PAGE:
Then—it is wonderful how news travels amongst the Kafirs—I heard that Steyn was also somewhere in the bush, on the way to join the Transvaal Government. Fortunately for me, I rode right into his party that evening, just as they were starting off again. I had only off-saddled once since sunrise, but the chance was too good to be missed, and I joined them. The party consisted of barely fifty men—not an extravagant escort, but sufficient, under the circumstances.

We travelled till midnight, halted for an hour, and then forward again till sunrise, when we crossed the Pienaar's River. Here we found a fair-sized commando under a general whose name I forget, as that was the only time I ever heard it. He was expecting an attack, the waggons were already retreating. We halted long enough to prepare breakfast, during which time the President shot a few bush doves. Hardly had we finished the meal when the rat-tat, rat-tat of small-arms showed that the British were approaching. Then a Maxim rattled forth amongst the rocks, and warned us that the action had begun in earnest.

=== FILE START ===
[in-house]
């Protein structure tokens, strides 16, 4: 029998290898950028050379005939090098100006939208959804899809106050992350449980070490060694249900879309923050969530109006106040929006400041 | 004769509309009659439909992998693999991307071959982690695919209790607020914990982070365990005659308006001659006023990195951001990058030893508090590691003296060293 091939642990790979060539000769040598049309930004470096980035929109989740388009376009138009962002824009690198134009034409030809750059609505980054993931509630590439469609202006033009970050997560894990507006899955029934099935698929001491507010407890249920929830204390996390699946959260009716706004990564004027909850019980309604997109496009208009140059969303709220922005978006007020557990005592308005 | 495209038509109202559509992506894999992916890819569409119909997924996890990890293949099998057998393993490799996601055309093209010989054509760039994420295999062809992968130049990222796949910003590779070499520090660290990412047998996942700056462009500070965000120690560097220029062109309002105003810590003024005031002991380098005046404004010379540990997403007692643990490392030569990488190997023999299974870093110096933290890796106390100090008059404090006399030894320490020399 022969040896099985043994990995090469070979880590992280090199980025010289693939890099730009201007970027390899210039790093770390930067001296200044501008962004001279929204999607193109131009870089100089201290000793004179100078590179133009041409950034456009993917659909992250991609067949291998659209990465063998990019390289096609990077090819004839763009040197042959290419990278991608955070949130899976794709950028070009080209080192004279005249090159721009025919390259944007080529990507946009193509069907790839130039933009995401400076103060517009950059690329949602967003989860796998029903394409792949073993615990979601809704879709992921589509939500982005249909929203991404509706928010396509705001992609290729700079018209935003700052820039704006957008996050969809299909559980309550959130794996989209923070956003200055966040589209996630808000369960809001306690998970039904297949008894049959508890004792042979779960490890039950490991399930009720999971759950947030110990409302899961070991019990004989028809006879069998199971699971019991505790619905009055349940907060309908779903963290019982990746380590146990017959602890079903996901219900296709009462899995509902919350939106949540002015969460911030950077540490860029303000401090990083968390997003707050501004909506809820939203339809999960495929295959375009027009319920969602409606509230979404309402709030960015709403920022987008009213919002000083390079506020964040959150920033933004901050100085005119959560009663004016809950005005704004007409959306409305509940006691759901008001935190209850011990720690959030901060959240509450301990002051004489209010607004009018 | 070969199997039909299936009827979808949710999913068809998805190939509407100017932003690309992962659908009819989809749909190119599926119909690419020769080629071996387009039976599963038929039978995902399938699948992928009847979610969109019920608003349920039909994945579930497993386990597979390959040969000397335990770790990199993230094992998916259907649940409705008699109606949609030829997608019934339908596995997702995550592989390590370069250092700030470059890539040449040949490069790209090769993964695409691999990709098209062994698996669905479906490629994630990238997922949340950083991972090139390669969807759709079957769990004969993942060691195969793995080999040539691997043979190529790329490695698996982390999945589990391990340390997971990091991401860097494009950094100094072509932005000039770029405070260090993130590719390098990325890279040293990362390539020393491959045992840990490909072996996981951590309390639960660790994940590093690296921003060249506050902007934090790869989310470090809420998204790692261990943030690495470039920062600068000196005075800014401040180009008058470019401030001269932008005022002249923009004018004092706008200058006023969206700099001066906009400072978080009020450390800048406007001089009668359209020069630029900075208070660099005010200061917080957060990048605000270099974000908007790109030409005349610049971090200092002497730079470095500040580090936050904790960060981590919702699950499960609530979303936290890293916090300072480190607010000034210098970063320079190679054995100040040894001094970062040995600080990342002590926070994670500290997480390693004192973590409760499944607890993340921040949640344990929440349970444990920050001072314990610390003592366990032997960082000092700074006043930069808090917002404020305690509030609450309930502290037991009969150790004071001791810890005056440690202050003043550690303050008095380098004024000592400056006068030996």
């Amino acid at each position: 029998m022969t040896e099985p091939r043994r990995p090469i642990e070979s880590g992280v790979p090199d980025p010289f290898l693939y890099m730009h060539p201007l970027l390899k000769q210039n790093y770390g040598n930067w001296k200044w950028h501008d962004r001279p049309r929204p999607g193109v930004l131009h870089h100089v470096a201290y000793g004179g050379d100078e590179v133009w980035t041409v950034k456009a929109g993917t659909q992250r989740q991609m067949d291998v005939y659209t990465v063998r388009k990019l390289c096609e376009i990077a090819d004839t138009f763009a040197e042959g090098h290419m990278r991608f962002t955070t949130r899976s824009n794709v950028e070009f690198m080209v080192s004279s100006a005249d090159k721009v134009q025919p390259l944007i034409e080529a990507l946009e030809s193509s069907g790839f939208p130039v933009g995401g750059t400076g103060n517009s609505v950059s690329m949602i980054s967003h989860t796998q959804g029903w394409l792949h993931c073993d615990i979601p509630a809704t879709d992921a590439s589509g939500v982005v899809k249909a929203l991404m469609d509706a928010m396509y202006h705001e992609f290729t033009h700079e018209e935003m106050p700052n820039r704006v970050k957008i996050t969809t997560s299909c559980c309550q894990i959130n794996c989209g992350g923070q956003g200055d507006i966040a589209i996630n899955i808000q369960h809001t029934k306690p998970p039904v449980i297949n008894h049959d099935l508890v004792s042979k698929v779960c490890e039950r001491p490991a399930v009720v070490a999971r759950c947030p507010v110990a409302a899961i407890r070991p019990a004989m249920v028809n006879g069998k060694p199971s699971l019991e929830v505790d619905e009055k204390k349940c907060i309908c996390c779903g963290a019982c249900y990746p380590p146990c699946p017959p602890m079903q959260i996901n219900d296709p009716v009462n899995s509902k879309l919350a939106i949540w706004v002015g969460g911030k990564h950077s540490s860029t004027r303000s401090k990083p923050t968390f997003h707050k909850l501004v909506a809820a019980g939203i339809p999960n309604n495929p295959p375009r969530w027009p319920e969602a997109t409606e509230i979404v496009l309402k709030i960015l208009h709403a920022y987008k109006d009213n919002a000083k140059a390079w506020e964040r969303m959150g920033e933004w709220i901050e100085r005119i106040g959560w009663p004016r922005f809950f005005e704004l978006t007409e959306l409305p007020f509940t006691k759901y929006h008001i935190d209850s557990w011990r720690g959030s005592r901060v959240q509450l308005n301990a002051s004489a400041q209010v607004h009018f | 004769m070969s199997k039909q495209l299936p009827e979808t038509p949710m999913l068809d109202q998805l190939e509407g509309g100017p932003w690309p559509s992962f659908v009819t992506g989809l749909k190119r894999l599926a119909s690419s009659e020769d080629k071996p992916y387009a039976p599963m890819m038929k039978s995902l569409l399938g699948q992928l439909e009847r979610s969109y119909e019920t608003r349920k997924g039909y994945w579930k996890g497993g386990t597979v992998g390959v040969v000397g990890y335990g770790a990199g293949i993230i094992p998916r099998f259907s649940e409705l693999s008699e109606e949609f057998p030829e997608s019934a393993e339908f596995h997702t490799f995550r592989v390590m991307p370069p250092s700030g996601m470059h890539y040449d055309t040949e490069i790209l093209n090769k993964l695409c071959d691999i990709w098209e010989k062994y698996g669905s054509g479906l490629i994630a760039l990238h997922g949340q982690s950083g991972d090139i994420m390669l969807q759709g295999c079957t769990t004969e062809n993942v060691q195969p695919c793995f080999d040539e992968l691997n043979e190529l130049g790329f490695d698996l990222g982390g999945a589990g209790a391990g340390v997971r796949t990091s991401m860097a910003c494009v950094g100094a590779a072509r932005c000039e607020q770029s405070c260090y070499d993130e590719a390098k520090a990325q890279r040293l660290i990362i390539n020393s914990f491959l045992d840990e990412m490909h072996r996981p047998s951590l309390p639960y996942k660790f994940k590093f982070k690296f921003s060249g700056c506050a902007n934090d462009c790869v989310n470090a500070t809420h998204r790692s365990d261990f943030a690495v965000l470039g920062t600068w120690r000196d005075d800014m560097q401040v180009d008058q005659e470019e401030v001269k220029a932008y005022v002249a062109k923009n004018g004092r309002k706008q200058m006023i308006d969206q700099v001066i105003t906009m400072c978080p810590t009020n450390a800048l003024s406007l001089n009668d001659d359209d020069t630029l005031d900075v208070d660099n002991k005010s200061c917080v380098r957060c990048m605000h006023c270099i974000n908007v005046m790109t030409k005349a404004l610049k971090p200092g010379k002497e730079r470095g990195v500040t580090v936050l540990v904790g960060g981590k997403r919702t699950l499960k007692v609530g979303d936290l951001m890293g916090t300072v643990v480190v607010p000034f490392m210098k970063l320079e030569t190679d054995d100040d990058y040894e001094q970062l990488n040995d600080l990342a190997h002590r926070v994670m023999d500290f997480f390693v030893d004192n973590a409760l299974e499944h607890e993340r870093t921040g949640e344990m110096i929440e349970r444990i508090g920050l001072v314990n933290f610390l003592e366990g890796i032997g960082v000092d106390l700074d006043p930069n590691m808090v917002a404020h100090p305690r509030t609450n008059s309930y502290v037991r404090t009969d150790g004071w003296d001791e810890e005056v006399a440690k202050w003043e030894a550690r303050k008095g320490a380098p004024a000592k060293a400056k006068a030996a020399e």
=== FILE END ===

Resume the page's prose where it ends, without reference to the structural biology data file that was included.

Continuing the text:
The commando kept the enemy back just long enough to give us a decent start, and then retired. We afterwards learnt that this British force—under Barnum-Powell, of Tarascon—had been sent out from Pretoria expressly to intercept us. It was a close thing—had the enemy been a little smarter they might have had us. As it was, we doubled away under cover of the bush, and were soon out of reach.

Now followed a week of rapid trekking, varied with a little shooting now and then at the partridges and bright-plumaged birds that abound in the bushveld, and once relieved by the sight of a magnificent bush fire, a sea of roaring flame. I must not forget our banjoist, who of nights beguiled our careworn chief with cheery marches, quicksteps, and comic songs. Finally we emerge upon the hoogeveld of Middelburg, to find the town in the enemy's hands. We make for Roossenekal. Again the British are before us. We turn away towards Machadodorp. As we near the village Schalk Burger comes out to meet us. He and Steyn speak earnestly together. Burger is more silent, more taciturn than ever. We push on, and reach Machadodorp, where a train is in waiting. The station is crowded with Transvaalers, all eager to shake their gallant Free State brethren by the hand. The President and party enter the carriage, the engine whistles, and the train speeds down to Waterval Onder, where Paul Kruger and his advisers are impatiently awaiting its arrival.